Duhaime's Law Dictionary


Sick Leave Definition:

Time off from work, paid or unpaid, on account of an employee's temporary inability to perform duties because of sickness or disability.

Related Terms: Bereavement Leave

In St. James Assiniboia Teachers' Association, Justice Sinclair wrote:

"A sick leave provision, whether in a collective agreement or in legislation, is intended to protect an employee’s income and status during the period of illness or injury."

In many employment situations where a union exists, with a collective bargaining agreement, sick leave is paid and employee's are given a set number of paid sick leave days they can take each year. Most are given the option to bank these days and if not used, redeem them for vacation leave on either a one-for-one ratio, or such other ratio as provided for in the collective bargaining agreement.

In such a context, sick leave is pay for time off from work. It is paid for by the employer to the employee at the employee's regular wage at the time the leave was taken.

Sick leaveSome jurisdictions provide for sick leave within labor or employment standards legislation, to thus benefit non-unionized employees, such as this example from §44.021 of the Employment Standards Act of the Canadian Province of New Brunswick:

"An employer shall, upon the request of an employee, grant the employee leaves of absence without pay of up to five days during a twelve calendar month period for sick leave if the employee has been in the employ of the employer for more than ninety days.

"If an employee requests a leave of absence under subsection (1) that is four or more consecutive calendar days in length, the employer may require the employee to provide the employer with a certificate of a medical practitioner ... certifying that the employee is incapable of working due to illness or injury.

"An employee requesting a leave of absence under this section shall advise the employer, subject to (the above), of the anticipated duration of the leave."

For employees who work in jurisdictions without any statutory recognition of sick leave (such as British Columbia, circa 2008), and without any collective bargaining agreements that recognize sick leave, there is little protection against an employer seeking to terminate the employment because of sick leave taken. On a contractual basis, it is an essential term that the employee will attend the work premises.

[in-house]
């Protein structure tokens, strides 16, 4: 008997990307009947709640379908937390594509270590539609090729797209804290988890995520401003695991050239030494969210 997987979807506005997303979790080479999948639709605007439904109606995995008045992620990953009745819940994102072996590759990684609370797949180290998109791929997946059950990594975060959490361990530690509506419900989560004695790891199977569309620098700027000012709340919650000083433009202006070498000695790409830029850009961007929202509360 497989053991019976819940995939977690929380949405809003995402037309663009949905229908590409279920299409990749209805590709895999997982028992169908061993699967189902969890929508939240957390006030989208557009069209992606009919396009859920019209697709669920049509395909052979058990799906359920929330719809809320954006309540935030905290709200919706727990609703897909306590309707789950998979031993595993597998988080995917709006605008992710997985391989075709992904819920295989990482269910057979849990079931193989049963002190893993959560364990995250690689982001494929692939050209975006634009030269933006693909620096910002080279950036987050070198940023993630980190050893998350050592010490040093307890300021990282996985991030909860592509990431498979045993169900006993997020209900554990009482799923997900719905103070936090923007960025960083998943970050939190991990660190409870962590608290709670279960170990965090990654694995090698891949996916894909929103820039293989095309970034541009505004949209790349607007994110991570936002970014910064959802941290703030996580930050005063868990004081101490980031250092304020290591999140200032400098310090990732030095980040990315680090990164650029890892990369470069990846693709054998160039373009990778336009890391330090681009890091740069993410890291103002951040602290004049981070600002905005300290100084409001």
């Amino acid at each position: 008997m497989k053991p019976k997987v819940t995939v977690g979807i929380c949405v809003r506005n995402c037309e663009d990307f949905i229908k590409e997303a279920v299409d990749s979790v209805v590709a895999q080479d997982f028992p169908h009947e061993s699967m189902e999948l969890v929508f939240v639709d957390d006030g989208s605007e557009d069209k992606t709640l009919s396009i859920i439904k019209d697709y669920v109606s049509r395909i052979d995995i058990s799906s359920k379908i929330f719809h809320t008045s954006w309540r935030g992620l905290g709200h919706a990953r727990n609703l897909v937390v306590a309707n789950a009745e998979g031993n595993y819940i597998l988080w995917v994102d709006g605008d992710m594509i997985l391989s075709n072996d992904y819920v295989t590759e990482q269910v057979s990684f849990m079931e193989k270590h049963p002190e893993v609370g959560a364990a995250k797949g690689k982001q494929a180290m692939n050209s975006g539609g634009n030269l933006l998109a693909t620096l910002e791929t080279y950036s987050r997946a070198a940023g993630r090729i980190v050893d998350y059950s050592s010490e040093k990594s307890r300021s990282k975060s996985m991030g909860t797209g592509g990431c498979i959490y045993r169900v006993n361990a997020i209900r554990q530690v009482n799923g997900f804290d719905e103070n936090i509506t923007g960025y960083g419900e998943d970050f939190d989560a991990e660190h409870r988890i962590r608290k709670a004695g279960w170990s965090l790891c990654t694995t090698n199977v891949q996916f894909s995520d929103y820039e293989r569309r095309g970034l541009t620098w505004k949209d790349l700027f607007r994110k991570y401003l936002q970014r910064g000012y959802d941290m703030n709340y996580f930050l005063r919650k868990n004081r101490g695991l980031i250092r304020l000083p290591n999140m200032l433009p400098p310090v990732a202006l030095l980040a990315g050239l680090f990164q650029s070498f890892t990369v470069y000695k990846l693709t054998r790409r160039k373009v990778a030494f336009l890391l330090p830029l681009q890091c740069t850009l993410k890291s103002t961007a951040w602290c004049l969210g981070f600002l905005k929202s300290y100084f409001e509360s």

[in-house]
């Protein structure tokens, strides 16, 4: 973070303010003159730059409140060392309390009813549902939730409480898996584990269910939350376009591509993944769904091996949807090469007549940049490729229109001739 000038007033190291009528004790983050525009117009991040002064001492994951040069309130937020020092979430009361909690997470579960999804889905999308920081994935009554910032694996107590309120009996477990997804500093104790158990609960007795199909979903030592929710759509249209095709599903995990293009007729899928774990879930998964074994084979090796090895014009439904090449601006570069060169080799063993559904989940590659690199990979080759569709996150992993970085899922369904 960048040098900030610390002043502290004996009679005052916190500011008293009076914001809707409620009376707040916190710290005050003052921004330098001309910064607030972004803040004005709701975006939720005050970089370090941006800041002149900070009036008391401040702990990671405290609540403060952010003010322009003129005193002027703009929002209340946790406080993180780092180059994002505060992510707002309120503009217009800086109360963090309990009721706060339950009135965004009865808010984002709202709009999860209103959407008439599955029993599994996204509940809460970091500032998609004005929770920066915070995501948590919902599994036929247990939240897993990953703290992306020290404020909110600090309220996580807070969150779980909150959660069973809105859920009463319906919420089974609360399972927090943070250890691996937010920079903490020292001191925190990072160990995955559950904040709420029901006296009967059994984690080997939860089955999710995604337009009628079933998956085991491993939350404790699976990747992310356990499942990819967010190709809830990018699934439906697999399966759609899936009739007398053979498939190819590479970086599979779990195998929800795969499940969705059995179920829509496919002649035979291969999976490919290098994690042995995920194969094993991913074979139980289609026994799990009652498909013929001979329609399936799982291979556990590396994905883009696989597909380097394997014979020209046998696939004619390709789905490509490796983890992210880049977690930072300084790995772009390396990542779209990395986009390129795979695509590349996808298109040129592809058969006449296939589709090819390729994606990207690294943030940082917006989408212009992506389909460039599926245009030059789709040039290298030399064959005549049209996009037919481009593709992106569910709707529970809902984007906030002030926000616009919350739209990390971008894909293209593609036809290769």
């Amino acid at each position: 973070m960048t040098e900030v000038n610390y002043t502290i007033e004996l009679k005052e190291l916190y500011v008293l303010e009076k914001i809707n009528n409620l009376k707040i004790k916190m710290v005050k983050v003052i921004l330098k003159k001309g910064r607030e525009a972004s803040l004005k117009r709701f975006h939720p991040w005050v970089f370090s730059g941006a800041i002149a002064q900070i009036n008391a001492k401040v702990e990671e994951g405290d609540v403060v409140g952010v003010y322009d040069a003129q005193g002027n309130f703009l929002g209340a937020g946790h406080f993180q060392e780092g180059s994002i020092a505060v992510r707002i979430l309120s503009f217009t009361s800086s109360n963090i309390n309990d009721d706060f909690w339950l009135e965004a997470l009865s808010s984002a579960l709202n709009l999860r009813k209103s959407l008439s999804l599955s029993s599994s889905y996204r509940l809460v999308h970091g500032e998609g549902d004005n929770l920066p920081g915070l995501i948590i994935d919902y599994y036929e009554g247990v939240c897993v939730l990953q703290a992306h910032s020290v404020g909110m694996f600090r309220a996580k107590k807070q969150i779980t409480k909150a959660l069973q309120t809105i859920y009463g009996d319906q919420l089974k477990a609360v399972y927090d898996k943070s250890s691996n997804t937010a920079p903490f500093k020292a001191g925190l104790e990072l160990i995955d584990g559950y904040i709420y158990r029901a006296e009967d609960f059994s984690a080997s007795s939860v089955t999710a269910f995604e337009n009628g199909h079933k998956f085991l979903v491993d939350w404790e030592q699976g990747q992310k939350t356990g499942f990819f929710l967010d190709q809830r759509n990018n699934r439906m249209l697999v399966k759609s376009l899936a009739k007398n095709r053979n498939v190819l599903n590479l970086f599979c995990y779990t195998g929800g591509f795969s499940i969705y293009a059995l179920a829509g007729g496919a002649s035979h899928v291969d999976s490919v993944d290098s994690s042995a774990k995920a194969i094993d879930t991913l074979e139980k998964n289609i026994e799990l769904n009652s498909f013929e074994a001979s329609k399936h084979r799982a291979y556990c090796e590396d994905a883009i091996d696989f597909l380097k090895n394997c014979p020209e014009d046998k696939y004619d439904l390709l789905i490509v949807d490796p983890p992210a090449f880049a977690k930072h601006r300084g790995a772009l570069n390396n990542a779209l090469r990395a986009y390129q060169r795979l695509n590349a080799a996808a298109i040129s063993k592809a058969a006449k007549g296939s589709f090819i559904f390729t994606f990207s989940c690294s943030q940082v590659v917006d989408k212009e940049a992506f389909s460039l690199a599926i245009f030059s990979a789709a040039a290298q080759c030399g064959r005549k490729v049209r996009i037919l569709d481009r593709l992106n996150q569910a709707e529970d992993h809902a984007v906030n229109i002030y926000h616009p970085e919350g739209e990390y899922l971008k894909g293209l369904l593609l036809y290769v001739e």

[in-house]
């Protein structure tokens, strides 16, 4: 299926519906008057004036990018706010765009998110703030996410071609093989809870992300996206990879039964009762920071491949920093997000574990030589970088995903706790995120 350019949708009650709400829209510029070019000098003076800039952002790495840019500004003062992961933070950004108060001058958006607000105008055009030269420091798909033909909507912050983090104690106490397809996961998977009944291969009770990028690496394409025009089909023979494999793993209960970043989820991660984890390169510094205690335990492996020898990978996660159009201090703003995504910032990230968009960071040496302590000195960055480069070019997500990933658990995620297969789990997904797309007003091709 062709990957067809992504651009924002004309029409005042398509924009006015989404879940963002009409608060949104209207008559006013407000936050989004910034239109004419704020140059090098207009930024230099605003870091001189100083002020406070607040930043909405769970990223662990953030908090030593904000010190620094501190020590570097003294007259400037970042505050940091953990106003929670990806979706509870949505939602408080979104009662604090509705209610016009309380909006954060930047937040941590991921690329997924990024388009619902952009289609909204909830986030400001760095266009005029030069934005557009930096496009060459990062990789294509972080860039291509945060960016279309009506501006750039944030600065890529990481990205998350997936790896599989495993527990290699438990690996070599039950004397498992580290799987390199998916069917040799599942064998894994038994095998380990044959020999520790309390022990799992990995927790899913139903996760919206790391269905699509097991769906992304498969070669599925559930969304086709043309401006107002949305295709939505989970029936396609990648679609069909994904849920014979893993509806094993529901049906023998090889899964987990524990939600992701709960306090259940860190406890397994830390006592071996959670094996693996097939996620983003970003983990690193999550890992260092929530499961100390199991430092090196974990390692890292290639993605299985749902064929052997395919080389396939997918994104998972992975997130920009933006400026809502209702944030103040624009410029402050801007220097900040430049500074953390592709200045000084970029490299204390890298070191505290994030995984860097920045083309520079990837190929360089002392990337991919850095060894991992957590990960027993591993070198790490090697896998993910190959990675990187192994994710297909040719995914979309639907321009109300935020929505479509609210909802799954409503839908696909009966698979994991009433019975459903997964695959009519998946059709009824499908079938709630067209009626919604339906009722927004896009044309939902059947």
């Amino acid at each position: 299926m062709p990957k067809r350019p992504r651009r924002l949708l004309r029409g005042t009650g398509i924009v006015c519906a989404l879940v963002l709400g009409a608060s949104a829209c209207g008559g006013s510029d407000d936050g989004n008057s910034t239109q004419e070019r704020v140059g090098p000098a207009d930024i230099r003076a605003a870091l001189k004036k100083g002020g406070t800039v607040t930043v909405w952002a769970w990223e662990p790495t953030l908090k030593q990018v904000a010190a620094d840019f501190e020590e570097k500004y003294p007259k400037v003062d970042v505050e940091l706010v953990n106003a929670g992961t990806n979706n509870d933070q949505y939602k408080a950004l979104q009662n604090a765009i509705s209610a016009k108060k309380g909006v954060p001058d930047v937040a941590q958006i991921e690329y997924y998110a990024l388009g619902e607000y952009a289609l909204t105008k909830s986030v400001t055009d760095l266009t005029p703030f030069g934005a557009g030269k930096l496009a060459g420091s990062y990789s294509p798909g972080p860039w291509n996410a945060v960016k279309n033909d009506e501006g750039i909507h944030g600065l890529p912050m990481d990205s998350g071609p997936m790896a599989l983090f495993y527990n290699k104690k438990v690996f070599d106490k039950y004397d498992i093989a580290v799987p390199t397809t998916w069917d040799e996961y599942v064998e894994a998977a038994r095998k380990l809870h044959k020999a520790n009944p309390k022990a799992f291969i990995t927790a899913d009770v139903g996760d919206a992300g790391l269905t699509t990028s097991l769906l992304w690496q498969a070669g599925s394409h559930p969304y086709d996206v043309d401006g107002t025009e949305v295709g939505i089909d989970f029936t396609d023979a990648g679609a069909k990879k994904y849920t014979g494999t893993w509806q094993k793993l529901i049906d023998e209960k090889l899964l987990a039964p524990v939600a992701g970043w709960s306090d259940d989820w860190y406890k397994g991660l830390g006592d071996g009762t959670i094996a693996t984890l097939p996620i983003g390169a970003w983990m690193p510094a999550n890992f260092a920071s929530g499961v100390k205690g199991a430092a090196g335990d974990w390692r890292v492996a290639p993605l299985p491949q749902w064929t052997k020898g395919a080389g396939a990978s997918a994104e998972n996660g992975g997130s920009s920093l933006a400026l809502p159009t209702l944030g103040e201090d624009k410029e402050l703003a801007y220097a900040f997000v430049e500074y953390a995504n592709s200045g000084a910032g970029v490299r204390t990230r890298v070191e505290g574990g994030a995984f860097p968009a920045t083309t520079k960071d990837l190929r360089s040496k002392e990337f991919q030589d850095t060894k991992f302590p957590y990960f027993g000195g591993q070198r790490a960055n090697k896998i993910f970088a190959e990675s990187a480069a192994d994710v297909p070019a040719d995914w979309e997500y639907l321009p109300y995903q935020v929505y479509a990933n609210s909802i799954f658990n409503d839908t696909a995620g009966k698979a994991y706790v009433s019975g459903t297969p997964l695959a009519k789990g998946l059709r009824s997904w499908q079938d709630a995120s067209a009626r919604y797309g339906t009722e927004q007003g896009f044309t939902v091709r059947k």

However, most employers do not want to terminate an otherwise good employee just because if the rare sick leave taken. But where this does occur, the court would look towards the acceptance of any past sick leaves within the work group, to determine if any pattern was established which might extend some protection to the employee who returns from sick leave to no employment.

Even in the absence of any clear legal grounds to do so, most judges tend to rule that where the employee's short term temporary sick leave is unintentional ("innocent absenteeism"), and the employee is dismissed because of it, the employer owes the dismissed employee severance pay.

On the other side of the spectrum is  one particularly ambitious decision, that of Justice Wood of the British Columbia Supreme Court who adopted these words in Yeager:

"...if the misconduct of the servant is such as to amount to a fundamental breach of the contract of service, the master is entitled to, in effect, rescind that contract without notice. An essential characteristic of any conduct which justifies summary dismissal is its willful nature, for it is this feature of the conduct which gives rise to the inference that the servant intends no longer to be bound by the contract of service, with the result that the relationship is struck at fundamentally.

"It is for this reason that the law has long recognized that absence from work due to illness is not cause for summary dismissal.

"Historically, illness has been attributed to the act of God.

"Even where the illness is itself brought on by imprudence or willful misconduct, it will still be treated as an act of God and the resulting absence from work will be no cause for summary dismissal"

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